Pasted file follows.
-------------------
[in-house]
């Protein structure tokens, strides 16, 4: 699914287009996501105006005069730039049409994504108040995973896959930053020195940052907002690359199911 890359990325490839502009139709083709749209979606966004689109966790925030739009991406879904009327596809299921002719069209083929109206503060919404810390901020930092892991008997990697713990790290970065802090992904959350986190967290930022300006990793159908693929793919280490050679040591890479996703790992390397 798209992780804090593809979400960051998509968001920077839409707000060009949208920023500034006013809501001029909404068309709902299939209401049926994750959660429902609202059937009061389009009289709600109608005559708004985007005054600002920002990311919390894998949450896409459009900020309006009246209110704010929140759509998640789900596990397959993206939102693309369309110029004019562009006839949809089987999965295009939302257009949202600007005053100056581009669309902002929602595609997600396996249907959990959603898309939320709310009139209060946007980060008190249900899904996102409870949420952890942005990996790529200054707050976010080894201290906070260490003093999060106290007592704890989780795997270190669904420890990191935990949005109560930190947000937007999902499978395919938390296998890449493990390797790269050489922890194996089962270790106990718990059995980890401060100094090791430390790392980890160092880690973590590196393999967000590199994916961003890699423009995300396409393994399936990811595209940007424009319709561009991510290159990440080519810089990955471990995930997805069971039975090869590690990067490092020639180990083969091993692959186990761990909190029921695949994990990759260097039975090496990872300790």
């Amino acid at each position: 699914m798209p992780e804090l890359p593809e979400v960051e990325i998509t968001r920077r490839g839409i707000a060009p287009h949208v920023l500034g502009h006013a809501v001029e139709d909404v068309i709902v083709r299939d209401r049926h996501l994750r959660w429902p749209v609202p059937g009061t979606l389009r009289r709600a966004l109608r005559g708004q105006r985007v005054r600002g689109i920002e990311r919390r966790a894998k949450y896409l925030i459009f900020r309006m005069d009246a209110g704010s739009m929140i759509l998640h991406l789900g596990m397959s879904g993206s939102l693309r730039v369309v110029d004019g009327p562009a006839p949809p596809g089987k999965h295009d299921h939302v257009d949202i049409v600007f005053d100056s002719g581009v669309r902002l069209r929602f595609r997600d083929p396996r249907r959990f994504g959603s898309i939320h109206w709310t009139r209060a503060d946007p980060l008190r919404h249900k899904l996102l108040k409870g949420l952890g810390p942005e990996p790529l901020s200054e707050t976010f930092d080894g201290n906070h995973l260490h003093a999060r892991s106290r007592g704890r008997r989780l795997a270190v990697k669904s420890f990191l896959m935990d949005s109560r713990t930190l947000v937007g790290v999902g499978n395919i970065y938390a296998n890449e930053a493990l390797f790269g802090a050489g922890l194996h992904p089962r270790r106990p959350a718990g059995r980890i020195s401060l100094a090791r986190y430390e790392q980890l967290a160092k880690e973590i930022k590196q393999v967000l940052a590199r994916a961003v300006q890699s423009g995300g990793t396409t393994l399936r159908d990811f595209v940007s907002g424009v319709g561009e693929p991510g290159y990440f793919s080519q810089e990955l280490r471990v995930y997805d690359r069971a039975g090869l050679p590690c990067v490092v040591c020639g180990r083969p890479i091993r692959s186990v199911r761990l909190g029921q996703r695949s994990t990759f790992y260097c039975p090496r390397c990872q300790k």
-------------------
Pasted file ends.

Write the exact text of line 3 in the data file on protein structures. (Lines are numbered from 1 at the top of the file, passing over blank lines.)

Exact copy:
């Amino acid at each position: 699914m798209p992780e804090l890359p593809e979400v960051e990325i998509t968001r920077r490839g839409i707000a060009p287009h949208v920023l500034g502009h006013a809501v001029e139709d909404v068309i709902v083709r299939d209401r049926h996501l994750r959660w429902p749209v609202p059937g009061t979606l389009r009289r709600a966004l109608r005559g708004q105006r985007v005054r600002g689109i920002e990311r919390r966790a894998k949450y896409l925030i459009f900020r309006m005069d009246a209110g704010s739009m929140i759509l998640h991406l789900g596990m397959s879904g993206s939102l693309r730039v369309v110029d004019g009327p562009a006839p949809p596809g089987k999965h295009d299921h939302v257009d949202i049409v600007f005053d100056s002719g581009v669309r902002l069209r929602f595609r997600d083929p396996r249907r959990f994504g959603s898309i939320h109206w709310t009139r209060a503060d946007p980060l008190r919404h249900k899904l996102l108040k409870g949420l952890g810390p942005e990996p790529l901020s200054e707050t976010f930092d080894g201290n906070h995973l260490h003093a999060r892991s106290r007592g704890r008997r989780l795997a270190v990697k669904s420890f990191l896959m935990d949005s109560r713990t930190l947000v937007g790290v999902g499978n395919i970065y938390a296998n890449e930053a493990l390797f790269g802090a050489g922890l194996h992904p089962r270790r106990p959350a718990g059995r980890i020195s401060l100094a090791r986190y430390e790392q980890l967290a160092k880690e973590i930022k590196q393999v967000l940052a590199r994916a961003v300006q890699s423009g995300g990793t396409t393994l399936r159908d990811f595209v940007s907002g424009v319709g561009e693929p991510g290159y990440f793919s080519q810089e990955l280490r471990v995930y997805d690359r069971a039975g090869l050679p590690c990067v490092v040591c020639g180990r083969p890479i091993r692959s186990v199911r761990l909190g029921q996703r695949s994990t990759f790992y260097c039975p090496r390397c990872q300790k």